Media coverage on ‘wet summers for a decade’

19 06 2013

There has been a lot of media coverage today following a science workshop held at the Met Office HQ in Exeter yesterday.

Most of the articles go some way to capturing the science as it was delivered in the press briefing following the event – such as this article on the BBC News website. However, some stories, and particularly some headlines, do not.

The key point revolves around discussion of Atlantic ocean cycles, specifically one known as the Atlantic Multidecadal Oscillation (AMO), which can have an influence on UK summer weather.

Professor Stephen Belcher, Head of the Met Office Hadley Centre, and Dr James Screen, a NERC Research Fellow at the University of Exeter, were careful in their messaging about the AMO.

They talked about initial research which suggests this cycle, which can last for 10-20 years, can ‘load the dice’ to mean we may see a higher frequency of wetter than average summers before switching to its opposite phase, where we may see the opposite effect.

Currently, they said, it appears we are well into the ‘wet’ phase of this cycle, so it may continue to have an influence for a few more years to come.

That does not mean every summer will be a ‘washout’ for the next decade and shouldn’t be taken as a deterministic forecast for what we will see in the years to come.

First of all, we’ve seen five summers of higher than average rainfall in the last six years (with 2010 being the exception, which had average levels of rainfall). Even within each of those years we have seen periods of decent weather – so there’s no expectation of total washouts for the whole summer.

Secondly, the research suggests there is a tendency towards a higher frequency of wetter than average summers – so we could still see summers which buck this trend.

And finally, this research is still at an early phase and more work needs to be done to see exactly how this process works and how we can predict its influence on future seasons.

So, much like a blog we recently wrote about this year’s summer, it’s fair to say that you shouldn’t write off summers for the next decade or so.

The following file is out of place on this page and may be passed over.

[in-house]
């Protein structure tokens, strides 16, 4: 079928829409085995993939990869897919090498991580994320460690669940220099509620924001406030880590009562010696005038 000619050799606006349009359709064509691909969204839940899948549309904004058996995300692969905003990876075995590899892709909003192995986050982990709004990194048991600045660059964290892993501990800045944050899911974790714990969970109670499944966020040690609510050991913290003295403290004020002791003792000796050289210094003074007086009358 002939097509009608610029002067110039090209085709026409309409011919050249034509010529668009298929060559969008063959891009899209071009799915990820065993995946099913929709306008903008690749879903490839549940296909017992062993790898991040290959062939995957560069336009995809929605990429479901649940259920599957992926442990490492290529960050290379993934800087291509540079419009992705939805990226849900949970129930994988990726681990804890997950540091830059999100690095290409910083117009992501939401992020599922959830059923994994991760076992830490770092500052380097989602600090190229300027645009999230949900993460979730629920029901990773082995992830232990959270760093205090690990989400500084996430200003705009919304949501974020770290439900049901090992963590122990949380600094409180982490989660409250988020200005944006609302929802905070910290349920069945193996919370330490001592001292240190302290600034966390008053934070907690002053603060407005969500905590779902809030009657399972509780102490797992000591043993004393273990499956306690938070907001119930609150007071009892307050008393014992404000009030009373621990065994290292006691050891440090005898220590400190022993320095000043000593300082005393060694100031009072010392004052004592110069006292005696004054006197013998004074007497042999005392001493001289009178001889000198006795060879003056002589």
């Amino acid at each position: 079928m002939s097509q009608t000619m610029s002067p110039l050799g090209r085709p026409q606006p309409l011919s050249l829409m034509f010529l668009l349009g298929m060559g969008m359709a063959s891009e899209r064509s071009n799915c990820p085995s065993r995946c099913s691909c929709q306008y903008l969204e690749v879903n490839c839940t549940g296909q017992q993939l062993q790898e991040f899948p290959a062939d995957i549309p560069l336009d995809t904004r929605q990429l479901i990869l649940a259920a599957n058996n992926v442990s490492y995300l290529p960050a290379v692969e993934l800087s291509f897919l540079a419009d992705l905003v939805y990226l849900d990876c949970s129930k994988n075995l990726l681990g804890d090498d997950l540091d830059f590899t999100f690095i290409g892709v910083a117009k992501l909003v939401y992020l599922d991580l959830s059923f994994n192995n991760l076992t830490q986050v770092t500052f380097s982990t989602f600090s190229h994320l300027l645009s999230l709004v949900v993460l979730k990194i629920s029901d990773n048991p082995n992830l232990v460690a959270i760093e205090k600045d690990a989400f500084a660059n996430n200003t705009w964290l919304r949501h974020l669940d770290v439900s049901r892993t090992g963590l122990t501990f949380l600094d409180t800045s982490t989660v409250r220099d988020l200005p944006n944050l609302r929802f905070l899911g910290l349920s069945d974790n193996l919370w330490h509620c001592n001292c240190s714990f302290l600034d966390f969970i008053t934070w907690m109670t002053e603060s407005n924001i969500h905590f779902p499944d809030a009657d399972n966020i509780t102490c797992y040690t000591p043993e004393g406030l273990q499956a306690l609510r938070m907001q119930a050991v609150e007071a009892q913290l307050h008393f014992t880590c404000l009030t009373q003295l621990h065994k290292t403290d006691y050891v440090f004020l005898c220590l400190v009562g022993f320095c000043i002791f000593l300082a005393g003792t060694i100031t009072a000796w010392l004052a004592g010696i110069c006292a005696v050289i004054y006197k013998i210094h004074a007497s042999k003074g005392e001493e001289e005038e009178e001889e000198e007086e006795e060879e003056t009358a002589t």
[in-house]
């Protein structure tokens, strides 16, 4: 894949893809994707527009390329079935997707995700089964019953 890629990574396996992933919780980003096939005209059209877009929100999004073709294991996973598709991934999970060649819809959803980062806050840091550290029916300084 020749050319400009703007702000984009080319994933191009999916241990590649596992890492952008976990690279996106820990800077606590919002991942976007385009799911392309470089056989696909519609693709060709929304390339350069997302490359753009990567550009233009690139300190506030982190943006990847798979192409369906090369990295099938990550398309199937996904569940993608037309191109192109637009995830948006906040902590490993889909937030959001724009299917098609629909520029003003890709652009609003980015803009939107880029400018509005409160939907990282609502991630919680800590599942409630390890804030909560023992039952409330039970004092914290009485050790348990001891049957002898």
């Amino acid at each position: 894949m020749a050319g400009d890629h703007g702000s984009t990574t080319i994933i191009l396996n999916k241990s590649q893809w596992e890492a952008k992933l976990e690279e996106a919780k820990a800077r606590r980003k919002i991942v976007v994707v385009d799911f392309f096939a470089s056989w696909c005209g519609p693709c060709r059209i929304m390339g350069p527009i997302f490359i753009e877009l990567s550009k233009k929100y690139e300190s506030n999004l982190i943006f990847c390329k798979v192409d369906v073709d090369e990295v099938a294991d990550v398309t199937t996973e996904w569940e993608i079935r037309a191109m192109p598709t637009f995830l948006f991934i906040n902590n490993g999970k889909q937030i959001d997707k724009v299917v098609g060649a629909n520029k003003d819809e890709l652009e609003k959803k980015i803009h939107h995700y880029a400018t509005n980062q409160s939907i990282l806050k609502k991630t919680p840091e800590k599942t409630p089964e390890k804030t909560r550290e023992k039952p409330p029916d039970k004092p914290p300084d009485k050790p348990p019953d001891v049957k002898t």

We expect to be publishing a guest blog from scientists at the University of Reading on the science they presented to the workshop yesterday, so look out for that in the coming days.

You can now see video of the Professor Stephen Belcher speaking at the press conference which followed the science workshop on 18 June on our Youtube channel.





Citizen science looks at future warming uncertainty

26 03 2012

A project running almost 10,000 climate simulations on volunteers’ home computers has found that a global warming of 3 degrees Celsius by 2050 is ‘equally plausible’ as a rise of 1.4 degrees.

The study addresses some of the uncertainties that previous forecasts, using simpler models or only a few dozen simulations, may have over-looked.

Importantly, the forecast range is derived from using a complex Met Office model that accurately reproduces observed temperature changes over the last 50 years.

The results suggest that the world is very likely to cross the ‘2 degrees barrier’ at some point this century if emissions continue unabated.

It also suggests that those planning for the impacts of climate change need to consider the possibility of warming of up to 3 degrees (above the 1961-1990 average) by 2050, even on a mid-range emission scenario. This is a faster rate of warming than most other models predict.

The research was made possible because volunteers donated time to run the simulations on their home computers through climateprediction.net as part of the BBC Climate Change Experiment. A report of the research is published in Nature Geoscience.

“It’s only by running such a large number of simulations – with model versions deliberately chosen to display a range of behaviour – that you can get a handle on the uncertainty present in a complex system such as our climate,” said Dr Dan Rowlands of Oxford University’s Department of Physics, lead author of the paper. “Our work was only possible because thousands of people donated their home computer time to run these simulations.”

Dr Ben Booth, Senior Climate Scientist at the Met Office Hadley Centre, an author of the paper, said: “There have been substantial efforts within the international community to quantify and understand the consequence of climate uncertainties for future projections. Perhaps the most ambitious effort to date, this work illustrates how the citizen science movement is making an important contribution to this field.”

The model used in the project was supplied by the Met Office and the work was supported by the Natural Environment Research Council (NERC), the European Union FP6 WATCH and ENSEMBLES projects, the Oxford Martin School, the Smith School of Enterprise and the Environment, and Microsoft Research.

You can see this research covered here:

ABC Australia

USA Today

BBC








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